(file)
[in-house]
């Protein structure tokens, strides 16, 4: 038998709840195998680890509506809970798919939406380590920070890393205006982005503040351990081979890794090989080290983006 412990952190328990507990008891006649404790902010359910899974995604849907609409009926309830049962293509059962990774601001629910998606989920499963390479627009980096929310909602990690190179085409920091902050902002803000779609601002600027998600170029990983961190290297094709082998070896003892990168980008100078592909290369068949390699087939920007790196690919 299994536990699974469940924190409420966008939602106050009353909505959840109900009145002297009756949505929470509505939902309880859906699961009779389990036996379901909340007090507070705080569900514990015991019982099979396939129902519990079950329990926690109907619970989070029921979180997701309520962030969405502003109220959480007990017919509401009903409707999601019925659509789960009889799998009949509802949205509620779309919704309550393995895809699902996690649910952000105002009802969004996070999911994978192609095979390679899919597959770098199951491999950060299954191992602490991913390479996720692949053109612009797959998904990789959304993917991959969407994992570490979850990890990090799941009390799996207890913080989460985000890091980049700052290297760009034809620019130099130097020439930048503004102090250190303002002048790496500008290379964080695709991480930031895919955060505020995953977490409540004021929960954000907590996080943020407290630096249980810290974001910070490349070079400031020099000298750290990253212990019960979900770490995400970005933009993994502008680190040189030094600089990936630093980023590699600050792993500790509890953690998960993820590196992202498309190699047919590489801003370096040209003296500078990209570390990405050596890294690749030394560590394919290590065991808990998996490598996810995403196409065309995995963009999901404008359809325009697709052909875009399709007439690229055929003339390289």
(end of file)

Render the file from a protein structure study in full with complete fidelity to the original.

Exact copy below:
[in-house]
């Protein structure tokens, strides 16, 4: 038998709840195998680890509506809970798919939406380590920070890393205006982005503040351990081979890794090989080290983006 412990952190328990507990008891006649404790902010359910899974995604849907609409009926309830049962293509059962990774601001629910998606989920499963390479627009980096929310909602990690190179085409920091902050902002803000779609601002600027998600170029990983961190290297094709082998070896003892990168980008100078592909290369068949390699087939920007790196690919 299994536990699974469940924190409420966008939602106050009353909505959840109900009145002297009756949505929470509505939902309880859906699961009779389990036996379901909340007090507070705080569900514990015991019982099979396939129902519990079950329990926690109907619970989070029921979180997701309520962030969405502003109220959480007990017919509401009903409707999601019925659509789960009889799998009949509802949205509620779309919704309550393995895809699902996690649910952000105002009802969004996070999911994978192609095979390679899919597959770098199951491999950060299954191992602490991913390479996720692949053109612009797959998904990789959304993917991959969407994992570490979850990890990090799941009390799996207890913080989460985000890091980049700052290297760009034809620019130099130097020439930048503004102090250190303002002048790496500008290379964080695709991480930031895919955060505020995953977490409540004021929960954000907590996080943020407290630096249980810290974001910070490349070079400031020099000298750290990253212990019960979900770490995400970005933009993994502008680190040189030094600089990936630093980023590699600050792993500790509890953690998960993820590196992202498309190699047919590489801003370096040209003296500078990209570390990405050596890294690749030394560590394919290590065991808990998996490598996810995403196409065309995995963009999901404008359809325009697709052909875009399709007439690229055929003339390289």